June is Torture Awareness Month
From Bloggers Against Torture:
As many of you know, there is growing evidence that Coalition governments, including the United States, are systematically engaging in the use of torture and inhuman treatment as part of the Global War on Terror. As citizens of these nations, we have a responsibility to keep our own governments accountable. We want to make our voice heard, and say, "this is not consistent with our shared values!"
Ah, but standing up against injustice can be lonely business. Who is hearing what we have to say, and are we making a difference?
I believe the key is to network and synergise with others. That's where this blogroll comes in.
June 26th is the date that the United Nations has marked as the International Day in Support of Survivors and Victims of Torture. This year a coalition of human rights, civil liberties and faith organizations have declared June “Torture Awareness Month” in an effort to respond to the growing evidence that the United States government is engaging systematically in the use of torture and inhuman treatment as part of the “war on terror.” We believe that the use of torture and inhuman treatment must end immediately and everyone involved in committing these abuses or fostering the environment in which they occurred be held accountable.
The mere fact that we as Americans have to even face this issue sickens me. Even as President Bush proclaimed America did not torture its enemies, Vice-President Cheney was haunting the back halls of Congress seeking exemptions to the McCain Anti-Torture legislation.
Our President, a supposed Christian, signed Sen. John McCain's torture bill into law, but with it issued a signing statement to the effect that the President will decide when and if he will follow that law. He stated, in effect, that as the Commander-in-Chief, his is the sole authority to decide when and if the law will be followed.
From News You Can Abuse: [emphasis mine]
I think the single thing that has hurt us the most, is his policies on torture. Or should I say, his approval of torture. One of the most disturbing events, to me, was the McCain Anti-Torture bill. I'll never forget the footage of McCain and Bush sitting together all kissy face smiley to let the Americans know they had reached an agreement on the Anti-Torture bill. I remember thinking…well alright….maybe there's hope. My hopes were quickly dashed. What people don't remember is that Bush didn't sign the bill for two weeks. No…..he waited until 8pm on December 30th (New Years weekend), when no one was watching, and attached a signing statement to it. The signing statement clearly stated the President will only follow the new Anti-Torture law "in a manner consistent with the constitutional authority of the President to supervise the unitary executive branch….and consistent with the constitutional lmitations on the judicial power." In short, he thinks it is for him, not Congress or the courts to determine when and if the provisions of the Anti-Torture bill interfere with his war making powers. If they do, he will totally and freely ignore the law.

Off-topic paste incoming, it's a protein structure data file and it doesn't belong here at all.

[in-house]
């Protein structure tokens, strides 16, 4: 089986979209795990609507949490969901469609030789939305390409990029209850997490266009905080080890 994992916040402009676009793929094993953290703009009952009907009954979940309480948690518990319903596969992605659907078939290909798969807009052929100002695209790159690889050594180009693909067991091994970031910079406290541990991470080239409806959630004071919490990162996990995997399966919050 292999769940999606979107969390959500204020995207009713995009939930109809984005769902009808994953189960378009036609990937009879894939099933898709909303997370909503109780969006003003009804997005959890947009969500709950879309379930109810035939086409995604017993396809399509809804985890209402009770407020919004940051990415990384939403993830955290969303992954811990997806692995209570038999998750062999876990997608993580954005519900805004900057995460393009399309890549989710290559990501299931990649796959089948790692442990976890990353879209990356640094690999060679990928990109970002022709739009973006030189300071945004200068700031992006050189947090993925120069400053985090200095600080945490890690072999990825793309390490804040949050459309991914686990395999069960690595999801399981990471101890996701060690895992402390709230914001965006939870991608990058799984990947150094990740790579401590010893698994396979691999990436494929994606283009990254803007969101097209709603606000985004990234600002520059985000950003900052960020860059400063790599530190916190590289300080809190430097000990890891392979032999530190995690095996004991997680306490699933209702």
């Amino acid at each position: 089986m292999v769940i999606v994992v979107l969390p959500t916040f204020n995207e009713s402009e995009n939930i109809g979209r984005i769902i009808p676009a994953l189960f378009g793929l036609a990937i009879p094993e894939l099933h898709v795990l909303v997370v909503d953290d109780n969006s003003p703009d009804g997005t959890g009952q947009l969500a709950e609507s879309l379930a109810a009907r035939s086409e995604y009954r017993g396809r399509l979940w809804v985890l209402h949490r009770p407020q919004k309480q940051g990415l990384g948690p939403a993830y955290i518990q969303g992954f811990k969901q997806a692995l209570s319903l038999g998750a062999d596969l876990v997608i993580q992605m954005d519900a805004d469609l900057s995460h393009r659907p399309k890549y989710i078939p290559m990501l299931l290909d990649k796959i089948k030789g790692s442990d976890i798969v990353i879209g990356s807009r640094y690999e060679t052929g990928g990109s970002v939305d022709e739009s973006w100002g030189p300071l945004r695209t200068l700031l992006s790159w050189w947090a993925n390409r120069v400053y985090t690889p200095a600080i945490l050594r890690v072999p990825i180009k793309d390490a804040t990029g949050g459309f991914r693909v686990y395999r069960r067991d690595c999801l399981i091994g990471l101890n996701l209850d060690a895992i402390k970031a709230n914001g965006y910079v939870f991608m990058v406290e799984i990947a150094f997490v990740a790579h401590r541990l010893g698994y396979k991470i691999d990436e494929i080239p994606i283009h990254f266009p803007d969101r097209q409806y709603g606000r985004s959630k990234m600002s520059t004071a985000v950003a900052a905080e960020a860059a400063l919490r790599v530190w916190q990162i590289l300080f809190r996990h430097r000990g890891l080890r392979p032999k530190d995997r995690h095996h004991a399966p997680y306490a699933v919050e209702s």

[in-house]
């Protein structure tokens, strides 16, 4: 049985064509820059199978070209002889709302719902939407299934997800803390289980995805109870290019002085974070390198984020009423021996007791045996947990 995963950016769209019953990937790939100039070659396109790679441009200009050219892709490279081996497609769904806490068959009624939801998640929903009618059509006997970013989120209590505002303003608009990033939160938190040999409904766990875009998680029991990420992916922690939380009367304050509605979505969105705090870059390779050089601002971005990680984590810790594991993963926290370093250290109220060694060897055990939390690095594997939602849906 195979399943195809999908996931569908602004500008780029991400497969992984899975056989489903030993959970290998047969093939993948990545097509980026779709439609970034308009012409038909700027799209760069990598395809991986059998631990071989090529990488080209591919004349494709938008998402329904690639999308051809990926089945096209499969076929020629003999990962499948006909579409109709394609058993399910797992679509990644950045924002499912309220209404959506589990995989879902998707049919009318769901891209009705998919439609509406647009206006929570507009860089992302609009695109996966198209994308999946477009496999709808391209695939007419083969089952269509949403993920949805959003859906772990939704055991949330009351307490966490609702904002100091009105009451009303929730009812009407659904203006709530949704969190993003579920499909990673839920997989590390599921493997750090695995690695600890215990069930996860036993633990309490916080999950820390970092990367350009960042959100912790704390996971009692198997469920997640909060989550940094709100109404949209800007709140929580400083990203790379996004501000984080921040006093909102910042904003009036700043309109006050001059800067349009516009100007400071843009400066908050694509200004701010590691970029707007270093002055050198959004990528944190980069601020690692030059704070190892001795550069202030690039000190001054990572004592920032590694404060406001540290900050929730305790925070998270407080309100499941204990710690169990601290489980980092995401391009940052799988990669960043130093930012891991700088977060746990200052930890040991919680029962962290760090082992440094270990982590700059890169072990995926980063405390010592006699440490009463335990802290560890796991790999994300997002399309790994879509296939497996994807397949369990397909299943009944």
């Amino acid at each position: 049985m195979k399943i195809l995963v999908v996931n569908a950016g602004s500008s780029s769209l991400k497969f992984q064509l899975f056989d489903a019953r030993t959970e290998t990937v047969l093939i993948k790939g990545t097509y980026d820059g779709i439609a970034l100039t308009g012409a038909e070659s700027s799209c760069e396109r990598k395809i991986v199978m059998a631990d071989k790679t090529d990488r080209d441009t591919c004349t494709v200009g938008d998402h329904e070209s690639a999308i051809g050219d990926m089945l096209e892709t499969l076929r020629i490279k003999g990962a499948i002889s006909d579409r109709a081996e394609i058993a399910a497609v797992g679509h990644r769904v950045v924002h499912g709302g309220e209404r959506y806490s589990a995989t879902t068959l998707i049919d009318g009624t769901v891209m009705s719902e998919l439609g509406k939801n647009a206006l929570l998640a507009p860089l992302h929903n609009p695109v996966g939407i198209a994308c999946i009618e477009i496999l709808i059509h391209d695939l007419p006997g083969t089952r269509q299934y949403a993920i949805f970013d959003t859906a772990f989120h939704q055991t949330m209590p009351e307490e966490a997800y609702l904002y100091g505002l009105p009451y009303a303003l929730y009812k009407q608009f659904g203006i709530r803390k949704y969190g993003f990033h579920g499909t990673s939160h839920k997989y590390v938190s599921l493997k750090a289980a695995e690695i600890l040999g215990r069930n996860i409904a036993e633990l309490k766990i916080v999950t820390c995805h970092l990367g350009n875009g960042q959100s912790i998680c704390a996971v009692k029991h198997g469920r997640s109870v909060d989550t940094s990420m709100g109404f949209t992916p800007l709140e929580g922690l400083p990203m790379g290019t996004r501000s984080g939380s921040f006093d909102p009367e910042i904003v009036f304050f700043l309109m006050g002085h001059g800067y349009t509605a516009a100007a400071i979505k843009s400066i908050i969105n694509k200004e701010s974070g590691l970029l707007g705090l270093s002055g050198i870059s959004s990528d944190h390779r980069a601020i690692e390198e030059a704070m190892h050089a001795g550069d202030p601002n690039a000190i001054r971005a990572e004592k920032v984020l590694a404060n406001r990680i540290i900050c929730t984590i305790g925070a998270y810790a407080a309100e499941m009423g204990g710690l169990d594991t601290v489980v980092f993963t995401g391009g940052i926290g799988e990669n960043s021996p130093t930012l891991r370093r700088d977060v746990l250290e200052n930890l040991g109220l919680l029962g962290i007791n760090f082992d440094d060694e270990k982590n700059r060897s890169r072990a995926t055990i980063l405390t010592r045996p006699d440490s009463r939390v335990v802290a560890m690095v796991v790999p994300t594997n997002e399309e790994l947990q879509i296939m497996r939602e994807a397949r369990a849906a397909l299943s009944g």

America, you used to be better than this! If there was one thing that allowed us, as a nation, to hold our heads high, it was that we treated our enemies with a respect they never even came close to deserving.
President Bush's refusal to forego torture is a direct and reprehensible affront to the Christian faith he professes and the God he worships.
From an op-ed by Robert Crawford in the Seattle Post-Intelligencer: (emphasis mine]
People who see the image of God in every human being cannot tolerate officially sanctioned torture. Along with many secularists, they cannot witness grave injustice without responding. Many have also been informed by history: If one knows of an evil and does not act, one becomes a "bystander" — a person who by choosing to be silent enters into complicity with the evil witnessed.
Torture is an absolute degradation of human dignity. […]
It is time for all Americans to stand up and take a stand. Future generations will look back on this time in our history as one of shame and disgrace, when a President chose to use semantic manuevering to ignore both moral law and the Geneva Convention. It is time we as a nation stand up and tell President Bush 'No more. Not in our name'.
I found this at No2Torture, the Presbyterian Initiative Against Torture:
"Cowardice asks the question – is it safe?
Expediency asks the question – is it politic?
Vanity asks the question – is it popular?
But conscience asks the question – is it right?
And there comes a time when one must take a position
that is neither safe, nor politic, nor popular
but one must take it because it is right."
— Martin Luther King, Jr.
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